More specifically, the AP was able to track Princeton researcher Gunes Acar's home address, as well as his daily activities, using just Google Web & App activity, which he had shared with the news agency."If Google is representing to its users that they can turn off or pause location tracking but it's nevertheless tracking their location, that seems like textbook deception to me," says Alan Butler, senior council at the Electronic Privacy Information Center.To actually turn off location tracking, Google says you have to navigate to a setting buried deep in your Google Account called Web & App Activity, which is set by default to share your information, including not just location but IP address and more. Finding that setting isn't easy. At all.
On your Android phone, go from Google settings to Google Account, then tap on Data & personalization. You'll find Web & App Activity there.Google further buries the notion that Web & App Activity has anything to do with location. In fact, the setting sits right above the Location History option, suggesting at a glance that the two things are quite distinct. And Google's vanilla description of Web & App Activity is that it "Saves your activity on Google sites and apps to give you faster searches, better recommendations, and more personalized experiences in Maps, Search, and other Google services." From there, you have to tap Learn more, then scroll to What's saved as Web & App Activity, and tap again on Info about your searches & more before Google says anything about location whatsoever.To stop that tracking, toggle the blue Web & App Activity slider to off. Google will then give you a popup warning: "Pausing Web & App Activity may limit or disable more personalized experiences across Google services. For example, you may stop seeing more relevant search results or recommendations about places you care about. Even when this setting is paused, Google may temporarily use information from recent searches in order to improve the quality of the active search session."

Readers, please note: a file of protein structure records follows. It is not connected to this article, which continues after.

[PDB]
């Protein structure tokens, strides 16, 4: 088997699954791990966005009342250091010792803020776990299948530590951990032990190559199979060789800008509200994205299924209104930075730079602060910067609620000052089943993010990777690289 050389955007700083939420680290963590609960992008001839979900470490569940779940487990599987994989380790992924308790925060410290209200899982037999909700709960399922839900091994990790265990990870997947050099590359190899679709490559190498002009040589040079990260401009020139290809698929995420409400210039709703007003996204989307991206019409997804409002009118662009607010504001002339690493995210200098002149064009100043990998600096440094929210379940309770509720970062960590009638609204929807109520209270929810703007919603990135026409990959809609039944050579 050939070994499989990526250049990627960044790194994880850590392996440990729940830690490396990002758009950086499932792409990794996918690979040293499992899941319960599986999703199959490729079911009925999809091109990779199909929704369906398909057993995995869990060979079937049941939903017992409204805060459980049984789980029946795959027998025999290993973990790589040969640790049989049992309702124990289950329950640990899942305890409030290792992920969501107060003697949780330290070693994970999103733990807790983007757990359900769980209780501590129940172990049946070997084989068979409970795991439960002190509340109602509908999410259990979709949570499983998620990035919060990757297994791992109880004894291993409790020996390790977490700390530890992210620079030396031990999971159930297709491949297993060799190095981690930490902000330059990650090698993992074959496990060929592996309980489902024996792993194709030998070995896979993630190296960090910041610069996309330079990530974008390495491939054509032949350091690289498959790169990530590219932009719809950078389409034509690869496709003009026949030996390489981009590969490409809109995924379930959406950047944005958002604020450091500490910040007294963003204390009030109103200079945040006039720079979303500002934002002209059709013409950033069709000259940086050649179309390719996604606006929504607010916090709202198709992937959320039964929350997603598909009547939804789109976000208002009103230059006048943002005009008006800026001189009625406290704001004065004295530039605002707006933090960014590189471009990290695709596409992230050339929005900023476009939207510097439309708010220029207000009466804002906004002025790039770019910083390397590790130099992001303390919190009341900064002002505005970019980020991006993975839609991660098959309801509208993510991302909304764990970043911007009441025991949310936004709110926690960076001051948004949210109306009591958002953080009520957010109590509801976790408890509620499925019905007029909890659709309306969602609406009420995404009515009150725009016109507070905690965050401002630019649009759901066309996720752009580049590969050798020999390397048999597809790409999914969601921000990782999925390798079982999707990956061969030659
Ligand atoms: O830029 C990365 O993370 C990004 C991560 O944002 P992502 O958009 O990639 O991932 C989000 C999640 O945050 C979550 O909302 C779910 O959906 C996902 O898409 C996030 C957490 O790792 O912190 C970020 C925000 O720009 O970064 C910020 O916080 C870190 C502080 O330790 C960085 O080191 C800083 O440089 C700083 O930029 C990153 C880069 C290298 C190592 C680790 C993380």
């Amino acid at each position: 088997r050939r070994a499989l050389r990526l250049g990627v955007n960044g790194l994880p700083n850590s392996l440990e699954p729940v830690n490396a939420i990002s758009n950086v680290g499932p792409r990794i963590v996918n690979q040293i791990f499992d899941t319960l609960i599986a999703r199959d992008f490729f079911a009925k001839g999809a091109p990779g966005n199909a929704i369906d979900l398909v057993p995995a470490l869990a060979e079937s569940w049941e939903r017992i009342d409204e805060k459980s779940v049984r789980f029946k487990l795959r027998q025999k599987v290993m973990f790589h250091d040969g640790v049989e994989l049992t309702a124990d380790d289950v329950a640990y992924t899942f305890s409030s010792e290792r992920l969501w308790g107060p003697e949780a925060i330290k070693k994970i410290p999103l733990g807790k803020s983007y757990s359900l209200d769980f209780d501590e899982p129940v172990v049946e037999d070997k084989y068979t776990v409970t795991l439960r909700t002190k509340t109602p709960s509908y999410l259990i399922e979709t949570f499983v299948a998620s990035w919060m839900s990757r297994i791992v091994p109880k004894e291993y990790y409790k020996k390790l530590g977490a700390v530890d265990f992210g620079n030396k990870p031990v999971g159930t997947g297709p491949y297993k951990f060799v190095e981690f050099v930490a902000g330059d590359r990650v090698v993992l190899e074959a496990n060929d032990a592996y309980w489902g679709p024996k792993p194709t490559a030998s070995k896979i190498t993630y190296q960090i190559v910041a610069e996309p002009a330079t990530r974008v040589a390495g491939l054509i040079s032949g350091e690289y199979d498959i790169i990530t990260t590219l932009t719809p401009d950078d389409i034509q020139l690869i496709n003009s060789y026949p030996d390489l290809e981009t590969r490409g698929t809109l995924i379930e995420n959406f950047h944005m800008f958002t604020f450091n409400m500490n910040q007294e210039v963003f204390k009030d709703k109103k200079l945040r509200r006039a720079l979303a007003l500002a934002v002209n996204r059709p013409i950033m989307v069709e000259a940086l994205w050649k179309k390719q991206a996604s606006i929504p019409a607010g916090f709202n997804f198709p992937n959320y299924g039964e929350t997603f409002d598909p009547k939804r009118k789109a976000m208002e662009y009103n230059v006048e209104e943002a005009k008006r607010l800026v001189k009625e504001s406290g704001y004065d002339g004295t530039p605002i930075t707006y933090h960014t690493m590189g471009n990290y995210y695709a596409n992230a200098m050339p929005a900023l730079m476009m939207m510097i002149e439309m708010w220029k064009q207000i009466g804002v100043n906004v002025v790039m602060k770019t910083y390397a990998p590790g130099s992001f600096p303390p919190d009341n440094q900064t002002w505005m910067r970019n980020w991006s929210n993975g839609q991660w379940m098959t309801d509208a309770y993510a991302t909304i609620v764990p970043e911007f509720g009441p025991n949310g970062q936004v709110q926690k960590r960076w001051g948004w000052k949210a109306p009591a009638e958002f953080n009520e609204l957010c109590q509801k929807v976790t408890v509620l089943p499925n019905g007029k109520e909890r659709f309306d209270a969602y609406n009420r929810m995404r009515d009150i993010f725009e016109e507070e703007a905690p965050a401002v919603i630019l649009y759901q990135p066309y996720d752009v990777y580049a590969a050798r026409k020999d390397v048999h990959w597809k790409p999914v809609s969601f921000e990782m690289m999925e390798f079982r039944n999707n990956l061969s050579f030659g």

Alan Butler, EPICGoogle told the AP that it provides "clear descriptions of these tools," but it takes eight taps on an Android phone—if you know exactly where you're going—to even access that description to begin with. As the AP notes, most people who explicitly turned off their Location History tracking, as WIRED and many other privacy conscious publications have advised people to do, would have assumed they had already taken all steps necessary to keep their location private.
'This really reads like a classic case of an unfairly deceptive business practice. I really think that the FTC needs to investigate right away.'